De-cluttering a Visually Cluttered World

As highly visual types, architects often are aggravated by things we encounter every day that go unnoticed by most people. Believe me, it’s both a blessing and a curse. Only rarely, it seems, do we delight in something we’ve stumbled upon in the visual world.

Think about it. As we walk or drive around, we are continually assaulted by poorly conceived, disjointed, and downright obnoxious attempts to apprise, attract, direct, and warn us with various signs, marquees, billboards, and notices. In that wide-angle view, zoning regulations can only go so far, and it may be hard to imagine some overarching, draconian framework designed to bring ordo ab chao without heading toward an undesirable homogeneity. Variety is, after all, the spice of life, right?

But what about zooming-in a bit and trying to reign-in visual clutter within our buildings, where we might be able exert some control?

On a recent tour of several new and architecturally notable public and academic libraries in the Boston area, I was astonished at the pervasiveness of ad hoc signage haphazardly taped to nearly every available surface. No doubt these paper placards were produced by well-intentioned staff to provide temporal or supplemental information to patrons. It wasn’t necessarily the messages that I objected to, but rather, it was their overwhelming quantity and lack of attractive, cohesive design that troubled me. Basic computer skills and access to a color printer does not a good graphic designer make.

I don’t mean to single out libraries as the only offender here: we see this kind of visual clutter in most public buildings. But my tour got me wondering why the staff immediately felt the need to post these bills all over their brand new buildings, upon which the architect had otherwise lavished considerable attention to the design and details. What went wrong there?

As architects, we are obligated to make sure that required way-finding signage is part of the project. We often are involved in room identification and donor signage, too. But clearly there is another, distinct layer of changeable, information signage that’s needed in many kinds of buildings, a layer that is largely ignored until after the building is in use.

Well, we’d better start paying attention. We should strive to anticipate supplemental, staff-generated signage early in the design process. That way, we can devise ways to pre-format it, and artfully integrate it into the building’s design. Some clients may question the expense, but the burden is on us to convince them why it is worth it.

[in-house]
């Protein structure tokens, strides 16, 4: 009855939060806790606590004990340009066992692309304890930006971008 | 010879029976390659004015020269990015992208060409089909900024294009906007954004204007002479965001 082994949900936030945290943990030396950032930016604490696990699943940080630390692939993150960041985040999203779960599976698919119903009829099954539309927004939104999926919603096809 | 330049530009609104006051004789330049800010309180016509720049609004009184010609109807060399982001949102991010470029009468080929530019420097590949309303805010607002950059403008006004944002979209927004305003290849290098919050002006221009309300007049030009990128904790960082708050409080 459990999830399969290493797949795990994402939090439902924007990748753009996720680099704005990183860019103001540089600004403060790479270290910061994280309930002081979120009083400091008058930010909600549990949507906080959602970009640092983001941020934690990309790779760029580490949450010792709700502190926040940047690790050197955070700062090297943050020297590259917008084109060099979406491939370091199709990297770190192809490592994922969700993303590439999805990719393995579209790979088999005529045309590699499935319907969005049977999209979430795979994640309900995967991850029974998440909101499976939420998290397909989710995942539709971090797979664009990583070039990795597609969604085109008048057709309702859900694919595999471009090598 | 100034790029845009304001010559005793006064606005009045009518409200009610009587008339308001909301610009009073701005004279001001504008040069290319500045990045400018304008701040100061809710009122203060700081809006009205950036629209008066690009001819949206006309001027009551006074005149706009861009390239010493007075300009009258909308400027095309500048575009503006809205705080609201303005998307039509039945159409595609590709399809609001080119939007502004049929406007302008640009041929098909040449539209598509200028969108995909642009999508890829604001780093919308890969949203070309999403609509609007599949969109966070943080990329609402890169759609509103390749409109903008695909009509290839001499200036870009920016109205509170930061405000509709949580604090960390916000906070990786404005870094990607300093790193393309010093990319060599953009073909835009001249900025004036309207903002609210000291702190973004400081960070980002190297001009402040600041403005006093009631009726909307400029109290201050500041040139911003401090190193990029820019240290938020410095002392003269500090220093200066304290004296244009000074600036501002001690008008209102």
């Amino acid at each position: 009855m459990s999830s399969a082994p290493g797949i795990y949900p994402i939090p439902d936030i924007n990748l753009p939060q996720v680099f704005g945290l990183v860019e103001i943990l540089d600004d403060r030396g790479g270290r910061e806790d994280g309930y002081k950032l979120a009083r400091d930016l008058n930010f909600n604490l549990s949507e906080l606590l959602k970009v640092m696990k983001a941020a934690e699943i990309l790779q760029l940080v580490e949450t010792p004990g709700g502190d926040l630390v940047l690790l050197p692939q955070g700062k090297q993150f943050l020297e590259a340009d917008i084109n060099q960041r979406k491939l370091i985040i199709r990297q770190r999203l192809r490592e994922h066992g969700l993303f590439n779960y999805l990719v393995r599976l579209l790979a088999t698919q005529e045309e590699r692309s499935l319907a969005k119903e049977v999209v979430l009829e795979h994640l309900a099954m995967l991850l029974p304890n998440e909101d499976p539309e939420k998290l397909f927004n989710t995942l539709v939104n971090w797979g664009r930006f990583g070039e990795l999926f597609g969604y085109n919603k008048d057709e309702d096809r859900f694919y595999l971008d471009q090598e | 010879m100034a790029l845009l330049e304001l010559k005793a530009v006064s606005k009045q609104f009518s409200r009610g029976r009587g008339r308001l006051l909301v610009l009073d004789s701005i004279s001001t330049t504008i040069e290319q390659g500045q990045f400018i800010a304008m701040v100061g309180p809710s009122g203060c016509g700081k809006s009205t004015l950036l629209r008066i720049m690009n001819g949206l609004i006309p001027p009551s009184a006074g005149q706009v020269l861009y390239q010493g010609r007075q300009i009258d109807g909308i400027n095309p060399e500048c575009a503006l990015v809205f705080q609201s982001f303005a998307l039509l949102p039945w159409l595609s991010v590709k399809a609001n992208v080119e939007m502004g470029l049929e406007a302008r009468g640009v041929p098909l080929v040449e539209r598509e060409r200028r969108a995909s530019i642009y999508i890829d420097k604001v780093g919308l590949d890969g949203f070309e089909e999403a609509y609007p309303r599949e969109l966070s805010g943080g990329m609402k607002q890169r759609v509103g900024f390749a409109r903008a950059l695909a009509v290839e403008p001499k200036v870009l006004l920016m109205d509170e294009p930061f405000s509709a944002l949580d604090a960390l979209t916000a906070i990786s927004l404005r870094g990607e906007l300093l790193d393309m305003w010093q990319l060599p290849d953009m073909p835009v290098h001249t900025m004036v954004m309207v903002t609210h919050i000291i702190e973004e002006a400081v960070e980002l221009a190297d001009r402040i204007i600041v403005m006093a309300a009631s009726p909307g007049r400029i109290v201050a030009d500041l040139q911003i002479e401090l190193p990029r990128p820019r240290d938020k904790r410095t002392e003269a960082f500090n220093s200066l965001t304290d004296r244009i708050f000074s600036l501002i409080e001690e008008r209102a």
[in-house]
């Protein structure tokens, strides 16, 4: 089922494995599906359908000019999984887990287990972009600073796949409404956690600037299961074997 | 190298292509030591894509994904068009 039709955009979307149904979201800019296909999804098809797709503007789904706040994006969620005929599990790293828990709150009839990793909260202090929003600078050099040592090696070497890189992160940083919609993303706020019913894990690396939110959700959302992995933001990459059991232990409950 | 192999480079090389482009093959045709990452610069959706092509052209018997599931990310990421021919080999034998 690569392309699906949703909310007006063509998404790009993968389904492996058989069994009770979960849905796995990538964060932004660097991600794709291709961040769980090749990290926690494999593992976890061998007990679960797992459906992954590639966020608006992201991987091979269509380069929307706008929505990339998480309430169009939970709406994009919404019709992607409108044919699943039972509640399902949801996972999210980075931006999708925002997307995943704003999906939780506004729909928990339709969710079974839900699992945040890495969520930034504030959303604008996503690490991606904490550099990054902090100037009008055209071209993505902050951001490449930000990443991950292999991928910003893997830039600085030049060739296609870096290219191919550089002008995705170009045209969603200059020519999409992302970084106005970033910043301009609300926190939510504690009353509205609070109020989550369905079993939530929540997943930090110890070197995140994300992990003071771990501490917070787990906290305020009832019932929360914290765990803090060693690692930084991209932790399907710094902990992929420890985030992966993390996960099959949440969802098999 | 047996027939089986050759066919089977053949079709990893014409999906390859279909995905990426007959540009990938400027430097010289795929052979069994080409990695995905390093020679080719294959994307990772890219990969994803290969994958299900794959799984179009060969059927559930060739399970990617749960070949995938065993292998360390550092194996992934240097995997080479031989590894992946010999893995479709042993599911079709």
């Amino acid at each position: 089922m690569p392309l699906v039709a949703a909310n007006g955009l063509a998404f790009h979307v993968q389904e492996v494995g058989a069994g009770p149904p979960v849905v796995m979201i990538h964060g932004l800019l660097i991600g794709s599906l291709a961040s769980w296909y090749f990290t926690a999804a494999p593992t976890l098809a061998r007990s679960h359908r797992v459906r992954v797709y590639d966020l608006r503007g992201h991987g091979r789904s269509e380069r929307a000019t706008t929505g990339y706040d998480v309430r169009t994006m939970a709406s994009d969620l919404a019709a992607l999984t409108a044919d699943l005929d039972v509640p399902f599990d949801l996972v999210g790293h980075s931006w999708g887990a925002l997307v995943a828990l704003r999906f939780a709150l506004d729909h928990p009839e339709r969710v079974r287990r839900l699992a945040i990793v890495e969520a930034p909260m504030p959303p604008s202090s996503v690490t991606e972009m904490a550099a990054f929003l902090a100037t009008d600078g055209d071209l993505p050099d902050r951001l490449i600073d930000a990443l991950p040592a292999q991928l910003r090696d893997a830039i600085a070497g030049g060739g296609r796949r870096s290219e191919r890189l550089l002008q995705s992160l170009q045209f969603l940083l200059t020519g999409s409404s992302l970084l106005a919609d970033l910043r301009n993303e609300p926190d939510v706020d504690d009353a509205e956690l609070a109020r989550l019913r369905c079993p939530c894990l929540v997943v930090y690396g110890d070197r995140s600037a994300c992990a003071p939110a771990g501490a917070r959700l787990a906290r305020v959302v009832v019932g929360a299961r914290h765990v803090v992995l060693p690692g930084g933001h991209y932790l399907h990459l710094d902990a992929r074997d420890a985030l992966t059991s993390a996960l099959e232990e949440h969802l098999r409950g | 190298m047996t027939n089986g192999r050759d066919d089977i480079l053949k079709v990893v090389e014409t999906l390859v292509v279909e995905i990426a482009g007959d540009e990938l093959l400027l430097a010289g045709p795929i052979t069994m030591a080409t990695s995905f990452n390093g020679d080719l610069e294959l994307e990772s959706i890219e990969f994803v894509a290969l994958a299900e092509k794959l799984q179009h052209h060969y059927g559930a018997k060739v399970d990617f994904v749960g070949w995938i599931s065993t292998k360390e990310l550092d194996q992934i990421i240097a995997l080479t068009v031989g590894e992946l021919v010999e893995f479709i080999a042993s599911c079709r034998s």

Charles Mueller
Charles Mueller received his Bachelor of Fine Arts and Bachelor of Architecture from the Rhode Island School of Design in 1983 and 1984. Upon graduation, one of his professors, Robert L. Harper, invited him to join Centerbrook Architects and Planners, where he is currently a principal.
Charles Mueller

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About Charles Mueller

Charles Mueller received his Bachelor of Fine Arts and Bachelor of Architecture from the Rhode Island School of Design in 1983 and 1984. Upon graduation, one of his professors, Robert L. Harper, invited him to join Centerbrook Architects and Planners, where he is currently a principal.

6 thoughts on “De-cluttering a Visually Cluttered World

  1. After reading your blog, I am really seeing all these “eyessores” we see millions of times during our life.
    Like the 60’s song goes ‘signs,signs everywhere there’s signs….’.

  2. Wow, now that I read this — I can see it all over my own office space. Perhaps a challenge for each of us, non-architects, to improve what exists.

  3. This is just a complement to change culture inside the office,industry, etc…
    is a part of standard work and 5 “S” method,
    The productivity will increase believe me,
    just try it!

  4. I have worked in the public sector on and off for 30 years. Rules change, functions change and the quick and easy way to deal with this is to stick up a sign. The organisation in which I work now has a ‘no temporary signage’ rule and there are purpose built banners throughout the public area for which corporate stationery is supplied. It does look better but sometimes you just gotta stick up that bit of A4…

  5. Visual Workplace-5S saves bout 30% of space in any inviroment, be that office of shop floor.
    Luis you are correct it is but just one of many lean tools to remove waste and make vale flow!

  6. 5S has been mentioned as a clearer path to organization. One of the little discussed side affects of 5S is that it actually makes problems solvers out of its users. Those signs were all a result of a “problem”. Enforcing strict 5S rules forces the participants to determine the root cause of the issues before they can try and implement a solution. Asking why a thing or an event has happened is important to determining a real solution to its fix. Efficiency is gained only when the root cause is determined and effective countermeasures are employed. The art of everything having a place and everything being in its place is only the start of the journey. Not solving the problems ensure that the “places” will regain their previous status as clutter at some point.

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